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Reports from Cuba: Dreaming of Steak in Cuba

By Tania Diaz Castro in Translating Cuba:

Dreaming of Steak in Cuba

Pedro-Yanez-Foto-de-Tania-Diaz-Castro-300x224HAVANA, Cuba , December, – Pedro Yánez, an honest and decent man, led a quiet life with his wife and two small sons in a humble house built almost completely by him, on 19th Street in Santa Fe. Like almost all the residents of this seaside neighborhood to the west of Havana, he raised pigs to sell to the neighbors. He had a she-goat that gave milk and poultry for birthdays.

But one day his life changed. He began to dream of eating a steak with french fries, with their spectacular taste and smell. The dream seemed so real that one night he shot out of bed and raced the kitchen, followed by his wife, puzzled by the behavior of her husband.

“What’s going on?”

“Nothing,” Pedro answered, “I just dreamt that I ate a steak.”

“C’mon, don’t dream the impossible.” She went back to bed, trying to calm him down.

But the story does not end there. The next night, Pedro had the same dream, a dream that began to repeat when he least expected it, until it became a nightmare.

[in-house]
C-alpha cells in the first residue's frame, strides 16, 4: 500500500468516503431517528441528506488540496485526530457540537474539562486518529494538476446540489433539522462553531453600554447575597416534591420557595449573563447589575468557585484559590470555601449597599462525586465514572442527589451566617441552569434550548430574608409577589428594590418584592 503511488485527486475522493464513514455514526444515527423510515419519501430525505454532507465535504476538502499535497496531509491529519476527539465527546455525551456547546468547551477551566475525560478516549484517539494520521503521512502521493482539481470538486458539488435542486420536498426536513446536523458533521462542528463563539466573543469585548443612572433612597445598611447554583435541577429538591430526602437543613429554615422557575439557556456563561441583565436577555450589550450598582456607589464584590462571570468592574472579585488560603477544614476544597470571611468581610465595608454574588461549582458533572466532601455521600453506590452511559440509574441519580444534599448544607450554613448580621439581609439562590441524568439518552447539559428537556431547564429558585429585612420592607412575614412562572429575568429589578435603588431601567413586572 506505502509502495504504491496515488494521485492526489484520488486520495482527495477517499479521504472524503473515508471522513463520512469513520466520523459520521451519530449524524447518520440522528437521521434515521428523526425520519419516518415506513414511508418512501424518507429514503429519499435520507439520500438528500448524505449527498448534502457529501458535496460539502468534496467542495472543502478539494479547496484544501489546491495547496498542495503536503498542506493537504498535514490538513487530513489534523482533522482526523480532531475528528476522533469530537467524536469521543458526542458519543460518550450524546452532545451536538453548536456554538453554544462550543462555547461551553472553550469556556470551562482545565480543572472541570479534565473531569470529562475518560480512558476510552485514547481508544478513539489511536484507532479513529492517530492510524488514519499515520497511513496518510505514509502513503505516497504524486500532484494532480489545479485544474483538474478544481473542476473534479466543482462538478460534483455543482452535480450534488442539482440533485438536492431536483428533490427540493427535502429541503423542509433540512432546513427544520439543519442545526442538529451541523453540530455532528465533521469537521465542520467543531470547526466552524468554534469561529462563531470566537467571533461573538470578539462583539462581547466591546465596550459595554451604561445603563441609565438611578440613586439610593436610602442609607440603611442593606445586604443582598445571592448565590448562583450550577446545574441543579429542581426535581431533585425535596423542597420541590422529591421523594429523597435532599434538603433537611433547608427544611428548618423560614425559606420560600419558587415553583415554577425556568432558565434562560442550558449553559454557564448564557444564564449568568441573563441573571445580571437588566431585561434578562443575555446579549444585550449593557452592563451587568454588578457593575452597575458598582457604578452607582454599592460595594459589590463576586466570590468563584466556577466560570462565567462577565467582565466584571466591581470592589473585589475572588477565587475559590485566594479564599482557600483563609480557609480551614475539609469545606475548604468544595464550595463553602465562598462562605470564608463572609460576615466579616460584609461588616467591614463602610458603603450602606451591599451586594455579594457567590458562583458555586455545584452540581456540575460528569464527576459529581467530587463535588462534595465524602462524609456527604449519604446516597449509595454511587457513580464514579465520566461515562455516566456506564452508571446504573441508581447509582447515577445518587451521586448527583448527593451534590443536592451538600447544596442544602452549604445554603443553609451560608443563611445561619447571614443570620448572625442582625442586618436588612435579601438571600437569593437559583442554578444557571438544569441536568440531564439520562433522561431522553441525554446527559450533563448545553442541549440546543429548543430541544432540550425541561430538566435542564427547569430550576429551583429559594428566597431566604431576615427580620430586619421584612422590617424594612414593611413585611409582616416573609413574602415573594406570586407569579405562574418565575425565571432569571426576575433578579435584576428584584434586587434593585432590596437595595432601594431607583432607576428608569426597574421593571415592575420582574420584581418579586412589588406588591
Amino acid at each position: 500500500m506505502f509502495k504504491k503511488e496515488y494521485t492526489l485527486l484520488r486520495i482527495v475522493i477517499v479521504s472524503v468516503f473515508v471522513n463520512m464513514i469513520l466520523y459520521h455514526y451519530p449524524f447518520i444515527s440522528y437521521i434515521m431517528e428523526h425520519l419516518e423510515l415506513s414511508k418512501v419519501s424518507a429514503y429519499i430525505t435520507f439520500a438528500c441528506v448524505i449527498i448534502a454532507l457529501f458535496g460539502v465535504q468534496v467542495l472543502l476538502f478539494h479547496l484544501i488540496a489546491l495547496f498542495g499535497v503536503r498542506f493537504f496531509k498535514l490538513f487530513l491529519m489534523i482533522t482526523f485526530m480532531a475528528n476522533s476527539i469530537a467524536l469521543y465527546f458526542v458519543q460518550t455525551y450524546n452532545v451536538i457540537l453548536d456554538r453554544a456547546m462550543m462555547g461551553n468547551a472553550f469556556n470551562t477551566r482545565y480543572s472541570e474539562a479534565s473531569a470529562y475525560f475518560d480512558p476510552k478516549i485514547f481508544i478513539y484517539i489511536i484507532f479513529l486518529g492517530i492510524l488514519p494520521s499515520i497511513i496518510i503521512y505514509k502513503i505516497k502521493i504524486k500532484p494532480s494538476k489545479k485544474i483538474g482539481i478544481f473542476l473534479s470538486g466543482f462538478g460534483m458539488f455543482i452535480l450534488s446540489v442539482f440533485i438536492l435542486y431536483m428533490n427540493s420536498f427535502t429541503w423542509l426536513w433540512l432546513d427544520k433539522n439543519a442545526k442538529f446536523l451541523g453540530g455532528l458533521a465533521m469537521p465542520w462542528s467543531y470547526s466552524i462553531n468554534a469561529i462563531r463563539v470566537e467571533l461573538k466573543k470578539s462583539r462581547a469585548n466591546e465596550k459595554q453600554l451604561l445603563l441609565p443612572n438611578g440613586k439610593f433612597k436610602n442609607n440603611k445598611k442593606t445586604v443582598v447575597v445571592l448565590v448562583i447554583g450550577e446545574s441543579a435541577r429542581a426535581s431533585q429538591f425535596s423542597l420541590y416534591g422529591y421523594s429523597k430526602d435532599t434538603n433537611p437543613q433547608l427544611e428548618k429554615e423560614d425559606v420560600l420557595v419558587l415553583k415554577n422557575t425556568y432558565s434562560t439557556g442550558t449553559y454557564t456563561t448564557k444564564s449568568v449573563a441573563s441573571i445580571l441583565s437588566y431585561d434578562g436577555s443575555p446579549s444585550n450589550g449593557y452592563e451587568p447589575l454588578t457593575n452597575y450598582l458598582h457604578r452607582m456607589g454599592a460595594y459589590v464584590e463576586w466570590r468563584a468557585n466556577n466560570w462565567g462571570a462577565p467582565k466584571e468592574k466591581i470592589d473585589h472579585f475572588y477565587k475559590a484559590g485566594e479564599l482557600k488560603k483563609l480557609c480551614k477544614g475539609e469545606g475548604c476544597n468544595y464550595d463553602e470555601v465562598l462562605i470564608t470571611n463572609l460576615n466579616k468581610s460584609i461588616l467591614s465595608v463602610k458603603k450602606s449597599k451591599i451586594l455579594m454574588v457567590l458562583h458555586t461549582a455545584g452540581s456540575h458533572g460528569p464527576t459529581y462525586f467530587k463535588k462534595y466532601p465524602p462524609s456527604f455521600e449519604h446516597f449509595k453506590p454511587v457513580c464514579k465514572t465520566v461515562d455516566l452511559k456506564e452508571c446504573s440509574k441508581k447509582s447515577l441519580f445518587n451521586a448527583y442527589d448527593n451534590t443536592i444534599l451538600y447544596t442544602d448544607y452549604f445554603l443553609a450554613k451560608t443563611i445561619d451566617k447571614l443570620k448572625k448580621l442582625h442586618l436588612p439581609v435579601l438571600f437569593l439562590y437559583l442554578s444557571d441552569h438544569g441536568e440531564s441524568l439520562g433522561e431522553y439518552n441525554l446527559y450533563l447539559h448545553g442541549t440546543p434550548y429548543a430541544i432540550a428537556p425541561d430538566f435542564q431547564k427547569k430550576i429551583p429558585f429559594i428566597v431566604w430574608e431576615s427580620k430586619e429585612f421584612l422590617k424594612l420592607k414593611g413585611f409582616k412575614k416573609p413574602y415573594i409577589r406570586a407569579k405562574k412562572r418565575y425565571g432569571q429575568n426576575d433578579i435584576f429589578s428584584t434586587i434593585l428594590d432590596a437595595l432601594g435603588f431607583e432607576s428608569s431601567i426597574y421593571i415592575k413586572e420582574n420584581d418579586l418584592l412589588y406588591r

When he confided his problem to a friend, the friend told him, “This is serious Pedrito. In this country you can’t eat beef, because there isn’t any, dreaming of a steak is almost a crime. Forget about it.  Imagine if you kill a cow… You’re going to rot in jail, bro. Look, better to kill the goat, or a chicken.”

“No, it’s not the same,” said the good man, “I can’t get the smell of beef steak out of my mind.”

So obsessed was he with the idea of eating a good steak with fries, that one night, back in the nineties, without giving it much thought, he went to the countryside and helped an old friend kill a cow that was wandering loose on the road.

The end of his story is the same as for thousands of Cubans who have been sentenced to prison for committing the crime of “Theft and Slaughter of Cattle,” punishable under Cuban law with eight years in prison, or more is the beef is stolen from a State corral.

Today, Pedro is a sad and bitter man. He laments having been from home for eight years, imprisoned like a criminal, and not being able to watch his sons, Yadiel and Anyi, grow up.

For two years Yadiel, his oldest son — a robust and happy boy — threw himself on rudimentary rafts to get to Florida, despite the shark-infested sea. On the seventh attempt he managed to get to the United States.

Today, Yadiel Yanez lives and works in Houston, Texas, as a home builder. Surely his friends there have heard him tell this story.

Tania Diaz Castro


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